This week's mini infographic garden idea sheet is about selecting berry plants for your garden. Is there anything tastier than a freshly picked berry? Yum! They yield much faster than fruit trees, which make they a great garden addition even if you you tend to move around a lot. I know that someone else will enjoy the best of my fruit trees, but at least there will be berries this year! We have already planted some berries in our garden, and I am working on the final selections for the rest of the garden now (winter planting in our part of the world). Do you have a favourite variety to suggest? We would love your inputs - please leave a comment or post us a message on the GiRL Facebook page. I look forward to sharing our garden with you as it grows.
In selecting the right berries for your garden, I think the best place to start your wish list is with what you like to eat. No point in putting a whole bunch of money, effort, care, and time into something you are going to let wither on the bushes (although the wildlife would thank you all the same!) when you can put it into growing your favourites. From your dream wish list, the practicalities of space, climate, etc. will help you select which of your wish list you can try growing in your garden. Here are some tips:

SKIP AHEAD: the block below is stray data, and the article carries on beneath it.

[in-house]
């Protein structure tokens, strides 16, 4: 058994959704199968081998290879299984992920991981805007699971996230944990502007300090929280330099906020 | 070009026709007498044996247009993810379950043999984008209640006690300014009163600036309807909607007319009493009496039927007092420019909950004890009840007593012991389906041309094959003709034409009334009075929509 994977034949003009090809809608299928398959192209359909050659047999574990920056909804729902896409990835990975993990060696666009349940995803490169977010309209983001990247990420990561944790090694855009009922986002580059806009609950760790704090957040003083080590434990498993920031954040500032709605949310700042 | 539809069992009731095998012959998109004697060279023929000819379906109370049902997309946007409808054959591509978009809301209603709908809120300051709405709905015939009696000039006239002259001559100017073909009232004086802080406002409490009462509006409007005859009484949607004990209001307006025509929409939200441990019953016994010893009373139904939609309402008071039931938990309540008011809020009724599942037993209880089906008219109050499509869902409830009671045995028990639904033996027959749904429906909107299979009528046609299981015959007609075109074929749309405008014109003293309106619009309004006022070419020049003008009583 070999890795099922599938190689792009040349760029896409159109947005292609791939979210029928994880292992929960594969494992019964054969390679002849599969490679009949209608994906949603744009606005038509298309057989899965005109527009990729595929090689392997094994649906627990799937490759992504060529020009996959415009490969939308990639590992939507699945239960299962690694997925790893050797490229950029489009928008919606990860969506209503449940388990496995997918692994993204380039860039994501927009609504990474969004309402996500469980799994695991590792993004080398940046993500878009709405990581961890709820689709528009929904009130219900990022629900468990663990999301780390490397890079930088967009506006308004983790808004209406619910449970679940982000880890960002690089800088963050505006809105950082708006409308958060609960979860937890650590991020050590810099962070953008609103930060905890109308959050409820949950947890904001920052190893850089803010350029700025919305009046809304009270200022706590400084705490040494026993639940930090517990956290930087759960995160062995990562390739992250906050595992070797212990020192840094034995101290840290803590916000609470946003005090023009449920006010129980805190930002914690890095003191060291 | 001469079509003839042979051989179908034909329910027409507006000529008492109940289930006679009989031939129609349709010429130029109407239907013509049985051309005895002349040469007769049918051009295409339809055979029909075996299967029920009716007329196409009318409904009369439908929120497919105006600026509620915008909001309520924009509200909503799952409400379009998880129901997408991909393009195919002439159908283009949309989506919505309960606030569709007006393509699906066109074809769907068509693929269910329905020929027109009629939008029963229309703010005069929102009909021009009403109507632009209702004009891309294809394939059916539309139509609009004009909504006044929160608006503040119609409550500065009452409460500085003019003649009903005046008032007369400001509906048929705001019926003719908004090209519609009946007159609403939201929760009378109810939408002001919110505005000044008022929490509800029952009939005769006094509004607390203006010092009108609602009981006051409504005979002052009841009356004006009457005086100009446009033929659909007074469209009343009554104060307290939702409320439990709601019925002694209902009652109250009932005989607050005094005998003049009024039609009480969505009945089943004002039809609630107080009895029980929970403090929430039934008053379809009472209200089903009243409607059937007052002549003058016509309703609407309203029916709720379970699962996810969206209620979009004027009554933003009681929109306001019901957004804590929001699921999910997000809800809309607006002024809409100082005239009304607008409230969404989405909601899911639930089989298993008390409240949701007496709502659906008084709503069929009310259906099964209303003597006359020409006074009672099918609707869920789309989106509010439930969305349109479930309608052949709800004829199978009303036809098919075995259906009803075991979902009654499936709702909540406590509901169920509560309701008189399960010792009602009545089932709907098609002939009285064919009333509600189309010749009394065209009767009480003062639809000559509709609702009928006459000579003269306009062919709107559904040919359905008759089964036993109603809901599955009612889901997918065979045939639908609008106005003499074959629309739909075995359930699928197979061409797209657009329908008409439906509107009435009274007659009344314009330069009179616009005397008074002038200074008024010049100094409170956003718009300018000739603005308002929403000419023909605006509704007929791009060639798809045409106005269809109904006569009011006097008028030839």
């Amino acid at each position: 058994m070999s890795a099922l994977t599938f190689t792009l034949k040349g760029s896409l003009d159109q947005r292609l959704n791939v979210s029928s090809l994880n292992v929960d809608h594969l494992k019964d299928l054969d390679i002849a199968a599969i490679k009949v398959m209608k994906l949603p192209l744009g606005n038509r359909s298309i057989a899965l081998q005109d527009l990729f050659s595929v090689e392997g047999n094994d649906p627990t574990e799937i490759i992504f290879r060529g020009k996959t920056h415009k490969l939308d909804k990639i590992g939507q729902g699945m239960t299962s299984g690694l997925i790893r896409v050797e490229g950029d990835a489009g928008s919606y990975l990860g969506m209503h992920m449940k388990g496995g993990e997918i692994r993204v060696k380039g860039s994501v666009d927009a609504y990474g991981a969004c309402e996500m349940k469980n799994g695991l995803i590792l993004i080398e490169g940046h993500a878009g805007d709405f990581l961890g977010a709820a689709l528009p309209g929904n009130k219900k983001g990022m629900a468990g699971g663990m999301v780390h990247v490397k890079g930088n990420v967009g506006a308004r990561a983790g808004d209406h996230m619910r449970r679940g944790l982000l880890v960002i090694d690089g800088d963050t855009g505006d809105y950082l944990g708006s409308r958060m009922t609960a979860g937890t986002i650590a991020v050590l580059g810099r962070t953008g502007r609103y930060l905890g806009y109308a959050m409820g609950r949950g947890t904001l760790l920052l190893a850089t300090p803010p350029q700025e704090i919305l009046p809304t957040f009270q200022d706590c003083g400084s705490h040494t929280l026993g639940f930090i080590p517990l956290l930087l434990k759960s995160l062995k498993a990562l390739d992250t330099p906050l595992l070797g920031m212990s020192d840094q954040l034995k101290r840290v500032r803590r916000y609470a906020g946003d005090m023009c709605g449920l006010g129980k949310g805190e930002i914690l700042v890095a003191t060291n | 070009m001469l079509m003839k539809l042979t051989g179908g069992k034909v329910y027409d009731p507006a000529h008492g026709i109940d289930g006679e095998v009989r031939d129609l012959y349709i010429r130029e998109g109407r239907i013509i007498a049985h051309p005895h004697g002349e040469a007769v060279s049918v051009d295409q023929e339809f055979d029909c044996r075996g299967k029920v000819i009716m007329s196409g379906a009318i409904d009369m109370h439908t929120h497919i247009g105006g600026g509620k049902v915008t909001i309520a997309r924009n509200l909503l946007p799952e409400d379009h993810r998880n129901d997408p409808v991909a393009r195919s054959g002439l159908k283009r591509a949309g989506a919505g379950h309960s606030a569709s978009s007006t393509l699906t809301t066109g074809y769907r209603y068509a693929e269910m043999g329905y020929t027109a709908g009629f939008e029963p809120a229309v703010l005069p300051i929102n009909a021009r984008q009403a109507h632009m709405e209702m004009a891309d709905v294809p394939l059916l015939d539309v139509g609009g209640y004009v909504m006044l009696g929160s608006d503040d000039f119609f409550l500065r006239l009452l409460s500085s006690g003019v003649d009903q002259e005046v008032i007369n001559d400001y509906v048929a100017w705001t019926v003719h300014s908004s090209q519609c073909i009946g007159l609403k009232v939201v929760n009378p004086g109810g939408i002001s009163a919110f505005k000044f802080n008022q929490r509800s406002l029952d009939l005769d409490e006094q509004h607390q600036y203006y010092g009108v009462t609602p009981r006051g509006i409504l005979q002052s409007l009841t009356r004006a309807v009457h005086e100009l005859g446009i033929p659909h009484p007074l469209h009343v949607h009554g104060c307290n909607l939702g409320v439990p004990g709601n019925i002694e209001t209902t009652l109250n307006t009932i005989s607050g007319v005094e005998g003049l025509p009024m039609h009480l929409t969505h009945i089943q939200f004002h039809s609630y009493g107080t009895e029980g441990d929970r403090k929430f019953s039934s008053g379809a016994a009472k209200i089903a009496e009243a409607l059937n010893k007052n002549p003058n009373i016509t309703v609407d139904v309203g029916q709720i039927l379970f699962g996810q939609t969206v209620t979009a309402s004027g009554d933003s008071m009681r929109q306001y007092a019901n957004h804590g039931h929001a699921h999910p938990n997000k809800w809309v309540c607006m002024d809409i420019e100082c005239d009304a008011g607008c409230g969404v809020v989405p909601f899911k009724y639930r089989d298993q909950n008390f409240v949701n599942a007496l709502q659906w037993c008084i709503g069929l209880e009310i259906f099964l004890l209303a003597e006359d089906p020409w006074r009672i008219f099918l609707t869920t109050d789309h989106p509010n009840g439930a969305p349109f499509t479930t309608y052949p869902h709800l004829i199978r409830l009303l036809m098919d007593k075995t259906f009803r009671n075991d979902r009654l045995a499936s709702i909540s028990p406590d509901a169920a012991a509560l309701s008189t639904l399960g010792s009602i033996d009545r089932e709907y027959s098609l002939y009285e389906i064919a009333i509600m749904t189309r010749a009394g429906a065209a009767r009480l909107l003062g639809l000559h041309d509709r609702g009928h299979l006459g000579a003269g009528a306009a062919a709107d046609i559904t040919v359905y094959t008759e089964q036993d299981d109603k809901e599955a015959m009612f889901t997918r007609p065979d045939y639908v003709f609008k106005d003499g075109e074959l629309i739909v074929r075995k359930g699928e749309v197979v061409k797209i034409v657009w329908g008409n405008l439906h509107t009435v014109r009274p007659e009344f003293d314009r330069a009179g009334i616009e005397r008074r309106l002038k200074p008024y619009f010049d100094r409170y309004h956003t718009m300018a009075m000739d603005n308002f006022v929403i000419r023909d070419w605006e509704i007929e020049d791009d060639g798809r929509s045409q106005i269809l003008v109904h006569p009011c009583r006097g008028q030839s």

FUN FACT: Did you know that, from a botanical perspective, boysenberries, blackberries, strawberries, and raspberries aren't actually berries at all? True berries are simple fruits from one flower with one ovary (the fleshy fruity part) containing seed(s), but these "berries" make multiple seed bearing ovaries from one flower. Botanically, this makes them accessory fruits (strawberry) or aggregate fruits (clumping "berries" like the raspberry). This also means that fruits like oranges, kumquats, tomatoes, watermelon, pumpkins, bananas, grapes, and avocados are technically berries. Oh the crazy things that I have learned while planning my gardens!
Looking for more berry patch planning ideas and inspiration? Want to go deeper on your favourite edibles? Looking for local growing tips for your part of the world? Check out these ideas (and more) from Amazon: